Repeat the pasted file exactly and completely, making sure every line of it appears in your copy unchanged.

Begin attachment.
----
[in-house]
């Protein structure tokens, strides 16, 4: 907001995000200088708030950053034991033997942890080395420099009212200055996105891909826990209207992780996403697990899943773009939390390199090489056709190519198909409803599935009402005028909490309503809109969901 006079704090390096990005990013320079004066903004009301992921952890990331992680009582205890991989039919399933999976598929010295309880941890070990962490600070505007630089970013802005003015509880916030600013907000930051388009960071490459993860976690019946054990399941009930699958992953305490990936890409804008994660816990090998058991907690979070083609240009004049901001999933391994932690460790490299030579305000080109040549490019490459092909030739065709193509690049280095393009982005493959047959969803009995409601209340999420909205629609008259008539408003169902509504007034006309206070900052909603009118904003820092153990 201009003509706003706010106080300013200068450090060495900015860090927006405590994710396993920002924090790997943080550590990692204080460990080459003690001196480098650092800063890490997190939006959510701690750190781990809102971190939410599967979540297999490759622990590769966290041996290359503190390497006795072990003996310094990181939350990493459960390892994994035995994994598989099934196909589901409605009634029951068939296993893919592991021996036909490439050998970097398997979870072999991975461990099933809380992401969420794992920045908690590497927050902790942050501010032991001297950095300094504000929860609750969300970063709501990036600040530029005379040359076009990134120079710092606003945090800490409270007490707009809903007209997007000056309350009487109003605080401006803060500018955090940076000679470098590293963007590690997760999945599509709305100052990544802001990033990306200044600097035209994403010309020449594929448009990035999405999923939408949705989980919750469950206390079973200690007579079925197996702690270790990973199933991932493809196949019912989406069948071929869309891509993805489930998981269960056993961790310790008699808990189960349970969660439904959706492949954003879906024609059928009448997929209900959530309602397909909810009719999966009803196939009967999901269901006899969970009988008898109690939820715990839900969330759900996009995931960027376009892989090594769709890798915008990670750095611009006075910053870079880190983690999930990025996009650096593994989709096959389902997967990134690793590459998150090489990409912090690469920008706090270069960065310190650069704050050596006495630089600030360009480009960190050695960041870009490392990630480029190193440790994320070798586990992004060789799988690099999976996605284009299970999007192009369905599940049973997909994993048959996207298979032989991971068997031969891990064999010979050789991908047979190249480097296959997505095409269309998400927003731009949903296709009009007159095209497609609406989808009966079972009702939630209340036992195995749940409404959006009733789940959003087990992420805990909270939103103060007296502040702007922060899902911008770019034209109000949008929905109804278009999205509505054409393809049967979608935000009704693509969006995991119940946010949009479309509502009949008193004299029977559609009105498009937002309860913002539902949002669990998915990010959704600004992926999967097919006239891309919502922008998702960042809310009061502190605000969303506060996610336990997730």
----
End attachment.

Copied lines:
[in-house]
């Protein structure tokens, strides 16, 4: 907001995000200088708030950053034991033997942890080395420099009212200055996105891909826990209207992780996403697990899943773009939390390199090489056709190519198909409803599935009402005028909490309503809109969901 006079704090390096990005990013320079004066903004009301992921952890990331992680009582205890991989039919399933999976598929010295309880941890070990962490600070505007630089970013802005003015509880916030600013907000930051388009960071490459993860976690019946054990399941009930699958992953305490990936890409804008994660816990090998058991907690979070083609240009004049901001999933391994932690460790490299030579305000080109040549490019490459092909030739065709193509690049280095393009982005493959047959969803009995409601209340999420909205629609008259008539408003169902509504007034006309206070900052909603009118904003820092153990 201009003509706003706010106080300013200068450090060495900015860090927006405590994710396993920002924090790997943080550590990692204080460990080459003690001196480098650092800063890490997190939006959510701690750190781990809102971190939410599967979540297999490759622990590769966290041996290359503190390497006795072990003996310094990181939350990493459960390892994994035995994994598989099934196909589901409605009634029951068939296993893919592991021996036909490439050998970097398997979870072999991975461990099933809380992401969420794992920045908690590497927050902790942050501010032991001297950095300094504000929860609750969300970063709501990036600040530029005379040359076009990134120079710092606003945090800490409270007490707009809903007209997007000056309350009487109003605080401006803060500018955090940076000679470098590293963007590690997760999945599509709305100052990544802001990033990306200044600097035209994403010309020449594929448009990035999405999923939408949705989980919750469950206390079973200690007579079925197996702690270790990973199933991932493809196949019912989406069948071929869309891509993805489930998981269960056993961790310790008699808990189960349970969660439904959706492949954003879906024609059928009448997929209900959530309602397909909810009719999966009803196939009967999901269901006899969970009988008898109690939820715990839900969330759900996009995931960027376009892989090594769709890798915008990670750095611009006075910053870079880190983690999930990025996009650096593994989709096959389902997967990134690793590459998150090489990409912090690469920008706090270069960065310190650069704050050596006495630089600030360009480009960190050695960041870009490392990630480029190193440790994320070798586990992004060789799988690099999976996605284009299970999007192009369905599940049973997909994993048959996207298979032989991971068997031969891990064999010979050789991908047979190249480097296959997505095409269309998400927003731009949903296709009009007159095209497609609406989808009966079972009702939630209340036992195995749940409404959006009733789940959003087990992420805990909270939103103060007296502040702007922060899902911008770019034209109000949008929905109804278009999205509505054409393809049967979608935000009704693509969006995991119940946010949009479309509502009949008193004299029977559609009105498009937002309860913002539902949002669990998915990010959704600004992926999967097919006239891309919502922008998702960042809310009061502190605000969303506060996610336990997730």